While there are laws in Kenya and Uganda that support women owning, inheriting, and controlling land and property, it seldom happens in practice. Women in the East African countries often find that their rights hinge on their relationships with men, and lose everything if and when those relationships end. Discriminatory laws and customs often uphold this disparity.
Many widows who consult Nairobi-based social worker Hellen Ochieng have only the clothes on their back, after living for many years with their husbands in homes or on farms.
Instead of continuing to stay in their marital homes, the widows commonly find themselves in Nairobi's teeming slums or back with their parents, often bringing several children in tow.
Ms. Ochieng says that, under so-called customary laws, it is typically the deceased husband's relatives who snatch the family's land and possessions, leaving the widows literally out in the cold.
"The properties are taken away from them, especially when the husband just dies like today," said Ms. Ochieng. "Tomorrow, even before the burial, the family members will start taking away the household goods, like the television set, the refrigerators, some expensive gadgets that they could be having in the house. They are chased away. [The relatives say] now our son is no longer there, is no longer alive, so you cannot stay in this home, you have to look for your own home."
Technically, under Kenya's Law of Succession of 1981, a surviving spouse is entitled to inherit household and personal goods of the deceased, and can use land, houses, and other property. If the surviving spouse is a woman, she can use the property until she remarries.
But muddying the waters (confusing the situation) is another piece of legislation, the 1882 Married Women's Property Act.
Division of property under the act is not clearly set out. Landmark cases have established that women are entitled to half of the family property in cases of death or divorce, but only if they can prove that they contributed to the household.
The director of the Kenyan office of the Federation of Women Lawyers, Jane Onyango, says it is only fair that property be divided equally once the marriage breaks down, and that the 1882 Married Women's Property Act, passed long before the Kenya gained its independence, should be amended to reflect that fairness.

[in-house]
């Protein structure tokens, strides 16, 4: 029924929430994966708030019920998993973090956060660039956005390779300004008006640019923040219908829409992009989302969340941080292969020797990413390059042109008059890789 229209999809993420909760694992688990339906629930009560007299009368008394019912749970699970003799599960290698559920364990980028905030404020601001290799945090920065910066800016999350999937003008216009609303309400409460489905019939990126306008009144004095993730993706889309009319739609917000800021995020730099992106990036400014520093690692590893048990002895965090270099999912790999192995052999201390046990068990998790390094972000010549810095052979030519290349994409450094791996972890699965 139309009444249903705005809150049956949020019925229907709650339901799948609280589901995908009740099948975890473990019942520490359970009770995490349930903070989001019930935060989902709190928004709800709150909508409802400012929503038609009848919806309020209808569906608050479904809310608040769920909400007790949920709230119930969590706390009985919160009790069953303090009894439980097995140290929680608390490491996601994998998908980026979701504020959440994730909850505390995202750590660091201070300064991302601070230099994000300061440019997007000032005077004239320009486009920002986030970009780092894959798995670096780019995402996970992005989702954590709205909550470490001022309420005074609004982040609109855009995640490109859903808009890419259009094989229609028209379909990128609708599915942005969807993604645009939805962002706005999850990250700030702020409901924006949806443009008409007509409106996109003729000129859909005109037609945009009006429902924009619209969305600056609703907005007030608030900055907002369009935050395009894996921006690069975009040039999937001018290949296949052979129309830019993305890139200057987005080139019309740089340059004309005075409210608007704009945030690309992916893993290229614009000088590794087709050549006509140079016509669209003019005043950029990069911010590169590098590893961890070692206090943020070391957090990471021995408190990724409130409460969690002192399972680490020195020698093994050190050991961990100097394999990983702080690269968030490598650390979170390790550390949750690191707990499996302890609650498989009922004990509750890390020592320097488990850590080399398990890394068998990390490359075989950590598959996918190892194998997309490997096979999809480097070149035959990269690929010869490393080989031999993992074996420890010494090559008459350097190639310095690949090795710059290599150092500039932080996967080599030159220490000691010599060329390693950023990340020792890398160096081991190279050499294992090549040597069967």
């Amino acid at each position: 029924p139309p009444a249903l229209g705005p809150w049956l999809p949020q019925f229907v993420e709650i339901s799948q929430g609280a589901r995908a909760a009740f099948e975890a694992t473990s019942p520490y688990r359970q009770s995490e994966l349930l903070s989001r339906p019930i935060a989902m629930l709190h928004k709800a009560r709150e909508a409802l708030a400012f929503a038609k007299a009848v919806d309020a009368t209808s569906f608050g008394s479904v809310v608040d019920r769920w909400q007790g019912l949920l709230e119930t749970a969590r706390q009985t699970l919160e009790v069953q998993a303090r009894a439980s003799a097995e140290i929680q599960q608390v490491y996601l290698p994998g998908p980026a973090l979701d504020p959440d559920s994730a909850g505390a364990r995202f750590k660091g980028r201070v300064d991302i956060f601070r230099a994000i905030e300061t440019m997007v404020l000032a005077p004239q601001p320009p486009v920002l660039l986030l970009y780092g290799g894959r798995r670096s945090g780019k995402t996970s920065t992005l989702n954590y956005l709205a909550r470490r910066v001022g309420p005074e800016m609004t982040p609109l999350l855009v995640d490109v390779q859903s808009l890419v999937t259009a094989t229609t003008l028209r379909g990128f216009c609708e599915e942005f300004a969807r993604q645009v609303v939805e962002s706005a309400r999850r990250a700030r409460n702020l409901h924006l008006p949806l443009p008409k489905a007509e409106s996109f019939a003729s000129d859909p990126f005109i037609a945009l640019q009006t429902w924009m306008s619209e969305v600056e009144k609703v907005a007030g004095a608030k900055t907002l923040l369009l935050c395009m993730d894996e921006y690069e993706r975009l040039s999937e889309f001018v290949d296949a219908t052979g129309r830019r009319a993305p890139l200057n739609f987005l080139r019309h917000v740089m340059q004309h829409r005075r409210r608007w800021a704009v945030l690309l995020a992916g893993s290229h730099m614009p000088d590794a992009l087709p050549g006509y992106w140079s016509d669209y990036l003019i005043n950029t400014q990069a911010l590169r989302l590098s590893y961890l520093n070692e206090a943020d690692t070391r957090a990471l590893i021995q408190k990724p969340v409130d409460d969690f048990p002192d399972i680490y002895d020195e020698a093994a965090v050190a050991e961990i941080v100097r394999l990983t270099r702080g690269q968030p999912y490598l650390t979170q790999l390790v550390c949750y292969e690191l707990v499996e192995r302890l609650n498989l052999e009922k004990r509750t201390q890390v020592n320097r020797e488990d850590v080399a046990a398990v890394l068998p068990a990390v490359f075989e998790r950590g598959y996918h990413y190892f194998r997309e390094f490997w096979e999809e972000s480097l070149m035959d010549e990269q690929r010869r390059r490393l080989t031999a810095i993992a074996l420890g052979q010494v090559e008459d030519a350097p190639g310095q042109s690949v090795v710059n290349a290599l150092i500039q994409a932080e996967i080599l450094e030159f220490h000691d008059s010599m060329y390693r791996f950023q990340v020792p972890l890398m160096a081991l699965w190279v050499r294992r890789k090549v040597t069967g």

"We are saying that it's about time that we had our own home-grown law recognizing that [the role of] women, as they were perceived then, is different from what they are today," said Ms. Onyango. "Today women are working, they are earning money, and even if they are not, they are making substantial contributions, and that should be recognized within our laws."
Ms. Onyango says many magistrates base their rulings on customary law in property inheritance cases, even though the country's current constitution says that customary law is subordinate to written law.
Ms. Ochieng, the social worker, estimates that as many as 70 percent of widows have their property taken away from them by in-laws. She says most women, especially in the rural areas, are unaware of their rights under the law and do not know where to turn for support.
Women are traditionally not allowed to own or inherit property and land in most ethnic groups.
In some communities, a widow can only keep her property if she is "inherited" by a brother-in-law, meaning that she becomes his wife, or if she undergoes a "cleansing" ceremony in which she has sex with an outcast.
Even within a marriage, Ms. Ochieng says, many women are unable to enjoy the use or control of property.
"You'll just hear that your husband was owning this, from friends or probably from his relatives. Others would buy a car they would not tell you. They'll tell you that this is a company car. So you wouldn't know that this is his private car," she said. "So when something happens, and then when they call the next of kin, that is when you'll realize this person had land somewhere, and he was not telling the wife."
Many widows in neighboring Uganda also face the problem of being chased away from their marital homes by in-laws.
Under the laws of Uganda, as in Kenya, women do have ownership and inheritance rights. The Village Land Act of 1999 prohibits the application of customary law if it denies women lawful access to ownership, occupancy, or use of land.
Another law, the Land Act of 1998, requires consent by spouses or children before family land can be sold, while under statutory law, widows are entitled to certain proportions of their late husbands' estate.
But the laws are often not implemented in practice.
An official with the Uganda Human Rights Commission, Christine Birabwa-Nsubuga, describes the situation facing many widows, especially in the rural areas.
"The wives will be left with nothing," she said. "If they're lucky, they'll be left with a thing or two. If the women are young, some people are thinking, 'you're going to remarry, you can't take our property with you; this is our son's property.' Some of them go back to the families they had before they married. If the relatives of the man are kind to that lady, she might remain with the relatives of the family. She might be married off to one of the brothers or the relatives of the man."
In the case of divorce, Ms. Birabwa-Nsubuga says the Ugandan court system will usually divide property, but in customary law, property automatically reverts back to the man.
She and her organization are pushing for the passage of a Domestic Relations Bill, which says, among other things, that women should own property.